Pop fans have got used to accepting the most unbelievable privations as part and parcel of getting to see their heroes performing live on stage. And often, the band itself will actively contribute to the discomfort. On the UK tour by The Magic Numbers, a line of orange spotlights had been placed at floor level along the back of the stage. As soon as the band started to do anything vaguely interesting, these devices came bursting into life and directed a retina-searing beam straight into the eyes of the audience.

The Magic Numbers are by no means the only group to suffer from duff lighting syndrome, although it is more usual for bands to provide too little than too much. There is a certain sort of group - often comprised of pale young men who feel the need to wear sunglasses in the middle of the night - who imagine that a gloomy, under-illuminated ambience will supply them with an instant touch of mystique. In fact, all it does is make their show hard to watch.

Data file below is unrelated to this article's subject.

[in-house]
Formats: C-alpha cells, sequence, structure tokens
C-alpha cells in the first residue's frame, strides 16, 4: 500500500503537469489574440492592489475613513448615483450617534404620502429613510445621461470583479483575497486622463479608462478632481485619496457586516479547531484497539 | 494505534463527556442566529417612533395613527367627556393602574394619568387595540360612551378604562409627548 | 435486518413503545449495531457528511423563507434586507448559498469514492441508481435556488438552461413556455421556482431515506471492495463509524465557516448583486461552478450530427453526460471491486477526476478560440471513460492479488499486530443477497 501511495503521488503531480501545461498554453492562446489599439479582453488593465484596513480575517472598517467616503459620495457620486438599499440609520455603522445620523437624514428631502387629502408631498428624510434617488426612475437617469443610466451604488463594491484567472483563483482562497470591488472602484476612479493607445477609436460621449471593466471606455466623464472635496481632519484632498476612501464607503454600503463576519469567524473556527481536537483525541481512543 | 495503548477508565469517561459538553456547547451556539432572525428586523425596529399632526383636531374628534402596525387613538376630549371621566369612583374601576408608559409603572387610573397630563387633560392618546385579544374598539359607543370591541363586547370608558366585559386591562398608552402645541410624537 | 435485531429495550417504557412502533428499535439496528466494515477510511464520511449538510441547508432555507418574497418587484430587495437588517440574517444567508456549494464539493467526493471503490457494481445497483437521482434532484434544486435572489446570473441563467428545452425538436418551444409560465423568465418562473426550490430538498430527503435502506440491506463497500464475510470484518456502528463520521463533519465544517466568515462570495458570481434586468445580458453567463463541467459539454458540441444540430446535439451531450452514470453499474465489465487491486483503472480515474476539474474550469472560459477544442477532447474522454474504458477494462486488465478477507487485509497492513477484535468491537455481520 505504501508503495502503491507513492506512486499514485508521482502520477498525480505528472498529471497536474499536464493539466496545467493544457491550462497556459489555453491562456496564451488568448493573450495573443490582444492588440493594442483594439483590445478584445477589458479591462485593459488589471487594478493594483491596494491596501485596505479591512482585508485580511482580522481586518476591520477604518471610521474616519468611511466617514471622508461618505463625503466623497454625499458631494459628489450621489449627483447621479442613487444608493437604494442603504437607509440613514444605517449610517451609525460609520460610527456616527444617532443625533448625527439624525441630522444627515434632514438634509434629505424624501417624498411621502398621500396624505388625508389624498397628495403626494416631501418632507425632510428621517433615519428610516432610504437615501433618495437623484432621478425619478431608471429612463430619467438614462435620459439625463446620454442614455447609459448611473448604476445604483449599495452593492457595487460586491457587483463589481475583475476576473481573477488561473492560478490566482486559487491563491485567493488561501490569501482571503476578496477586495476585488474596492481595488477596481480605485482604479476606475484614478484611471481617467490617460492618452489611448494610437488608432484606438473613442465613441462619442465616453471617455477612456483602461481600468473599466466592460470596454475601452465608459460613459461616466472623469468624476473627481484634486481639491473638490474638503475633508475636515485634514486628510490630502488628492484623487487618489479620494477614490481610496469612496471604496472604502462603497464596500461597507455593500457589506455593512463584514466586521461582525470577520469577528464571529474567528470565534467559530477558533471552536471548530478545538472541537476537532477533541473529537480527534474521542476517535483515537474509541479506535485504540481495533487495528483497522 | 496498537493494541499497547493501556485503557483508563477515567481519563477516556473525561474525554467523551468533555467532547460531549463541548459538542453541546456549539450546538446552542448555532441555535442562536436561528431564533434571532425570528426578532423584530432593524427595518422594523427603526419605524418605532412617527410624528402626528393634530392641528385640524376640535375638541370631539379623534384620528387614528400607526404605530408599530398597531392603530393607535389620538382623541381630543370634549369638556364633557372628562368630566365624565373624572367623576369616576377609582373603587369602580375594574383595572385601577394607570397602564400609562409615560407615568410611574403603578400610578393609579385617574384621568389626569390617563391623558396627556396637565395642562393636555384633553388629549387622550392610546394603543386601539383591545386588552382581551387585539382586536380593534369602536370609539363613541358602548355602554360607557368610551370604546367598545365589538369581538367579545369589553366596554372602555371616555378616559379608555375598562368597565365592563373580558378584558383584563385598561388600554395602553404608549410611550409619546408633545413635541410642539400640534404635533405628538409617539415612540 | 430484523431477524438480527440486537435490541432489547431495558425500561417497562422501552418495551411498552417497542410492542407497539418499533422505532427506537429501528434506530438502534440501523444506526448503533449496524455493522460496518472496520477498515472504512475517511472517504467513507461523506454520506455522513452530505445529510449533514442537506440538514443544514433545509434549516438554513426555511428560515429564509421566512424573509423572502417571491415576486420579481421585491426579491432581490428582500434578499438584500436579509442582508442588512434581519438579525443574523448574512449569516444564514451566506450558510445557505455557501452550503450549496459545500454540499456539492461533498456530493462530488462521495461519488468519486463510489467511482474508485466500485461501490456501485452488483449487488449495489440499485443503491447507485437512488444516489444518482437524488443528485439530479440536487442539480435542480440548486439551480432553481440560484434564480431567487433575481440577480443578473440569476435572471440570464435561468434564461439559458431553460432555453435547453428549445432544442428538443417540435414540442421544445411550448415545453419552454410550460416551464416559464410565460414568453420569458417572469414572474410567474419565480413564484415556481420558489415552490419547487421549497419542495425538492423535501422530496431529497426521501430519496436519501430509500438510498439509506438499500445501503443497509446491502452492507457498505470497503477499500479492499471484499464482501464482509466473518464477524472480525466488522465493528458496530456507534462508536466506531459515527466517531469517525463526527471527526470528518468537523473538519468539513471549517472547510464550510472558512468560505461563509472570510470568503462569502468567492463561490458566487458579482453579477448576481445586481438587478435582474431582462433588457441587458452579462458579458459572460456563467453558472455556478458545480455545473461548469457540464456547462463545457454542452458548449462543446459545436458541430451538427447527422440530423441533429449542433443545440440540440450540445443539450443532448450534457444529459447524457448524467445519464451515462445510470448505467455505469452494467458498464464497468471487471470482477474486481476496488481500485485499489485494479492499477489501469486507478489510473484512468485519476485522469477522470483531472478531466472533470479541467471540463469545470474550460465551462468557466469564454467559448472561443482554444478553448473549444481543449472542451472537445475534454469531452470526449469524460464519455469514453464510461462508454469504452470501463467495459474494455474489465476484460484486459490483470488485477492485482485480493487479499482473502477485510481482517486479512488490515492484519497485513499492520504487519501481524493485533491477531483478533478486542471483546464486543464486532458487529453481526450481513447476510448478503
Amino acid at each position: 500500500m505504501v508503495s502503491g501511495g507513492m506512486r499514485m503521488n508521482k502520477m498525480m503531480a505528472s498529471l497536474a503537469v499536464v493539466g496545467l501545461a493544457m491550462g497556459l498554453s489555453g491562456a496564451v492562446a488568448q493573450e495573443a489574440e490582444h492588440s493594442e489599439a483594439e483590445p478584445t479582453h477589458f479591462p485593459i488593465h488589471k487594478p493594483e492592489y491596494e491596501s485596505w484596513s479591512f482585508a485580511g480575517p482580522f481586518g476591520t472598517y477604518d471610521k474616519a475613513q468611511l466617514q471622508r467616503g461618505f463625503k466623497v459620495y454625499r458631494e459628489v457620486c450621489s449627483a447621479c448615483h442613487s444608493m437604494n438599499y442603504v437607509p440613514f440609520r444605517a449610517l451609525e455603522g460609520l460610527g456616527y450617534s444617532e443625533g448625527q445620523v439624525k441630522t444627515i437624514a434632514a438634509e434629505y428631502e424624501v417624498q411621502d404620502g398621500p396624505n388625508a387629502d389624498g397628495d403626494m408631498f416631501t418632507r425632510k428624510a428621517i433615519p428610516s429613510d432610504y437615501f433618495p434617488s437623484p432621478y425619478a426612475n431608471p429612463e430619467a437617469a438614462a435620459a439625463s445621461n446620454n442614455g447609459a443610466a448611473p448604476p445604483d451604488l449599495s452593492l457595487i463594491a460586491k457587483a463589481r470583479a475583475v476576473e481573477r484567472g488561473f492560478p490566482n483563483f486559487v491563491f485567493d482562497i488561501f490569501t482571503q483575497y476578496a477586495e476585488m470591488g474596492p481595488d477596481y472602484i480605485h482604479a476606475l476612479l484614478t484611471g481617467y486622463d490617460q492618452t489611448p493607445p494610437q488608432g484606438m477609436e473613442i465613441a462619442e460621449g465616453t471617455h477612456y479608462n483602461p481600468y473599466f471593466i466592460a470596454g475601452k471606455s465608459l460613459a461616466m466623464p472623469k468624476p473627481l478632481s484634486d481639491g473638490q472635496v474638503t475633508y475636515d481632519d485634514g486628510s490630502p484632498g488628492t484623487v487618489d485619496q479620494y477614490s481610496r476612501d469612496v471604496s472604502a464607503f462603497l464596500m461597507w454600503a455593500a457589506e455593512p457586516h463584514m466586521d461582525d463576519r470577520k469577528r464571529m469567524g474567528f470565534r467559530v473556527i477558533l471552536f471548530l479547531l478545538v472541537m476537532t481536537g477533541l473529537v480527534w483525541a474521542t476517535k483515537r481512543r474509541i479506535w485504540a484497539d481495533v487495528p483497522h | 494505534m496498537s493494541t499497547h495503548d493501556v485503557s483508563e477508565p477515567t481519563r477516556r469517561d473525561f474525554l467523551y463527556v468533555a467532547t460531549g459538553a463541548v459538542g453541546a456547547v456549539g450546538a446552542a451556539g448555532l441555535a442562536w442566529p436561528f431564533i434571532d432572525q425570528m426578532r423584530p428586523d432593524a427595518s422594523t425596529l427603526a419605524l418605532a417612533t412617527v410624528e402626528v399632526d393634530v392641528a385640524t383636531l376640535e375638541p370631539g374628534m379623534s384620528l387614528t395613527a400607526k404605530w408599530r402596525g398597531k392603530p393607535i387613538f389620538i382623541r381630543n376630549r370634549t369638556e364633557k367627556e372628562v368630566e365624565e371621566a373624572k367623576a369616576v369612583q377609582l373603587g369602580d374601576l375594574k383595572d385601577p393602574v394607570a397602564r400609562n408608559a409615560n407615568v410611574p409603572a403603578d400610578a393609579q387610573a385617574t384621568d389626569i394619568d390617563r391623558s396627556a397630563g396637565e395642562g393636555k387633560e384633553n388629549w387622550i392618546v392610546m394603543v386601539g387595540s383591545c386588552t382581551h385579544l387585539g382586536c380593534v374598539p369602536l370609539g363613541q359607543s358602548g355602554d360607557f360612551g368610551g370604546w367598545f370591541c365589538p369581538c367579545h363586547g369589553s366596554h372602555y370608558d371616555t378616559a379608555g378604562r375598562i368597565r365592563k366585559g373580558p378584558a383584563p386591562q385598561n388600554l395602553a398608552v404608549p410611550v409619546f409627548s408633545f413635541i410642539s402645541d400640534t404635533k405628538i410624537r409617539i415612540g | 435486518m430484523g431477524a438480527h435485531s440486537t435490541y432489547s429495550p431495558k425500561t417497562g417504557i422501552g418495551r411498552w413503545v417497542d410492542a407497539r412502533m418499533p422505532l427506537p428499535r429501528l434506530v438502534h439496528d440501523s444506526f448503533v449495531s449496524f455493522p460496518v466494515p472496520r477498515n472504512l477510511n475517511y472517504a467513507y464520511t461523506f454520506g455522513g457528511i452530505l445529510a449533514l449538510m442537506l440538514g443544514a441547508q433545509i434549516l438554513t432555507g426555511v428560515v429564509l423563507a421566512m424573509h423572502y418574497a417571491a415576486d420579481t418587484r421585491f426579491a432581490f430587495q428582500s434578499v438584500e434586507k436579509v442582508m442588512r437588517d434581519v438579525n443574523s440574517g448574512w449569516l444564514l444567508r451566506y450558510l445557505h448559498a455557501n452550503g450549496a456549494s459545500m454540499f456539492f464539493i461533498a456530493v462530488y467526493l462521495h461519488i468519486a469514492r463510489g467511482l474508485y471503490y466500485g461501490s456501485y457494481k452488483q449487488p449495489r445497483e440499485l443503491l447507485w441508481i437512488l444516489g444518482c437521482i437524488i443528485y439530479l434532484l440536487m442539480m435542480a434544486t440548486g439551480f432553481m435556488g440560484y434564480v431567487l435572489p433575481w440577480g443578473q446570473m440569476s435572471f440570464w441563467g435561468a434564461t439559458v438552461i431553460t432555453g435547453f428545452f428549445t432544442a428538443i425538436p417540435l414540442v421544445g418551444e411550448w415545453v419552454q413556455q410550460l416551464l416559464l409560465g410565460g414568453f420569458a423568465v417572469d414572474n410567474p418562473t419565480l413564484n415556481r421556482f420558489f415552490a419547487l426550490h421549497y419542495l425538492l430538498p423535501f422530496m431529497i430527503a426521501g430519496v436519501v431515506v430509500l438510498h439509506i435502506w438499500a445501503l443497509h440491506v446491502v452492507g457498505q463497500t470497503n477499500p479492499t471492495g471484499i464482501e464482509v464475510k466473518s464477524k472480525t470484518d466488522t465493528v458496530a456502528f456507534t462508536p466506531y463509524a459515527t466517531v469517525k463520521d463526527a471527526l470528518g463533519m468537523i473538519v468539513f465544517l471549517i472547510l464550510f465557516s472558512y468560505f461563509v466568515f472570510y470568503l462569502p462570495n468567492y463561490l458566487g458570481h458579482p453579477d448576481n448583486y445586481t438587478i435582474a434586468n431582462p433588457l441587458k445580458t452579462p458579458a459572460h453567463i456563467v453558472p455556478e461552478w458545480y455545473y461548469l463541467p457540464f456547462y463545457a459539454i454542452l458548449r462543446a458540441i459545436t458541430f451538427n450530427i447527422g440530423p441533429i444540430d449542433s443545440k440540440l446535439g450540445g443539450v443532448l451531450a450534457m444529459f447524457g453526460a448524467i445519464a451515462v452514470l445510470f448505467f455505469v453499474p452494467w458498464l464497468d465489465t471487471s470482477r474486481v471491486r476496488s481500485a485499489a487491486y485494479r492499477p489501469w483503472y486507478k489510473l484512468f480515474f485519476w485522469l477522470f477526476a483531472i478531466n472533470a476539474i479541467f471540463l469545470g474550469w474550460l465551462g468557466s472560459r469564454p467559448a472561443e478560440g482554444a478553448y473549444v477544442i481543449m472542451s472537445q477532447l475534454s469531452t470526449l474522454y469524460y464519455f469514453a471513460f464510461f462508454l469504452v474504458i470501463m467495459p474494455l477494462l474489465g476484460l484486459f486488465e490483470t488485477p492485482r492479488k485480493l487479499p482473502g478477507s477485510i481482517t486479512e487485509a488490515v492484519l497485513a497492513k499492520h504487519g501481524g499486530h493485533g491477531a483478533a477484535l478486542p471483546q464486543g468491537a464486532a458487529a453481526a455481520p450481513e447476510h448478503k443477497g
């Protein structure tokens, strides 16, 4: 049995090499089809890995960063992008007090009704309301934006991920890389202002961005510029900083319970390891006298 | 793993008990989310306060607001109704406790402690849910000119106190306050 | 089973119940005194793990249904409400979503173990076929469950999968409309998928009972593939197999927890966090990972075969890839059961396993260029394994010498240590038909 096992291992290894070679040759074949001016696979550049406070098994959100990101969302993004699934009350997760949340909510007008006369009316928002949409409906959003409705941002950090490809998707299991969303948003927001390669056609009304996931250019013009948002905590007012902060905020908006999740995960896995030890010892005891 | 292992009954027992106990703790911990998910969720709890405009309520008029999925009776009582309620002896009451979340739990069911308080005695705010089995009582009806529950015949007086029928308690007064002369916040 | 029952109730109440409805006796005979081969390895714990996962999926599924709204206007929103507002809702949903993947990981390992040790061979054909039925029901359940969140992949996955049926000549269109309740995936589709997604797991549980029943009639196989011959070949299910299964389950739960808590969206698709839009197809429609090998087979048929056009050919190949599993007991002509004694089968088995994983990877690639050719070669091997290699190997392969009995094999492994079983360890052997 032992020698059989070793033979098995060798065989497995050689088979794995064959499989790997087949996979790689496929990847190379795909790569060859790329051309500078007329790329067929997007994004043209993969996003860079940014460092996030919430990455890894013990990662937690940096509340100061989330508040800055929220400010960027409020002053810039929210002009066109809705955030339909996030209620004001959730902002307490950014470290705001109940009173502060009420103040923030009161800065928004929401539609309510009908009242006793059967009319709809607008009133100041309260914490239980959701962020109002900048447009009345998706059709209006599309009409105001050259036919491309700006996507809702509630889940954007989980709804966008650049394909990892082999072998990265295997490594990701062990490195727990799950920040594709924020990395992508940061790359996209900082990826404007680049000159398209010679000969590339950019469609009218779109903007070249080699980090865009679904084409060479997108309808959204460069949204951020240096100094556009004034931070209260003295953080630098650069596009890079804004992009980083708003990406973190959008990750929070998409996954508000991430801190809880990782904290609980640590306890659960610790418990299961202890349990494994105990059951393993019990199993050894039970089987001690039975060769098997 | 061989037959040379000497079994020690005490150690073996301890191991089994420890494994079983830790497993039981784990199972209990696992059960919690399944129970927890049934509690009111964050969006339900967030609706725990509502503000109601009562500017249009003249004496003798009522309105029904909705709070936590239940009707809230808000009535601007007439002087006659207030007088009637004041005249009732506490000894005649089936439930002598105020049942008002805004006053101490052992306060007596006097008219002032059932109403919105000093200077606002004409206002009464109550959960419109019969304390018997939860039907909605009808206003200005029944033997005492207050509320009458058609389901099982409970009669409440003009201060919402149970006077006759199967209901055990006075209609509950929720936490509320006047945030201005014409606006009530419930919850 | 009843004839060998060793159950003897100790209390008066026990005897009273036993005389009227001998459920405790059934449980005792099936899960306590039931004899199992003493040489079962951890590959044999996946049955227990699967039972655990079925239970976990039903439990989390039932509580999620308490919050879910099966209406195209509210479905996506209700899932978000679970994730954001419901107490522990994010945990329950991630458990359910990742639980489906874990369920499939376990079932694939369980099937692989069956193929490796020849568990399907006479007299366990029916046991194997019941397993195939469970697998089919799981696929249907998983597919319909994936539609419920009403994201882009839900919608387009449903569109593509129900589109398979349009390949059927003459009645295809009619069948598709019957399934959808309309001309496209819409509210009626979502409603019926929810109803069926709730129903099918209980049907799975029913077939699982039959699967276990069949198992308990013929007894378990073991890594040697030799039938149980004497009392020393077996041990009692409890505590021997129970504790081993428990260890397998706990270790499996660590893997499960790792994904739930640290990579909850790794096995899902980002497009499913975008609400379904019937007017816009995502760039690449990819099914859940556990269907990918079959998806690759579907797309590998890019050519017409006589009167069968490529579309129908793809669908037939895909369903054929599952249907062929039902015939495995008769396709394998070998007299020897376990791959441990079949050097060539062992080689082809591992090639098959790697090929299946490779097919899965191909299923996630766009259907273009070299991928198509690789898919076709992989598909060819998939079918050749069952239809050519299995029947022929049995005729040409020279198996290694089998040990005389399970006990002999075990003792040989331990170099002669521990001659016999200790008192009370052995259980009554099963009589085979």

Earlier this year, the American band Taking Back Sunday put on a disastrously under-lit performance at Brixton Academy. The occasional glimpse of their singer trying to strangle himself by twirling his microphone so that the cable wrapped itself around his neck, suggested a lively performance in progress. But apart from the backdrop illustration of an undressed young woman lying on the floor with her legs in the air, it took a supreme effort of will to make out anything that was actually happening on the stage at all. It was so bad that I asked the guy on the lighting desk what the problem was. He explained that although the band had sold out such a substantial venue (at £13 a ticket), they were still only a cult phenomenon, which meant that they didn't have the budget to supply a proper lighting rig.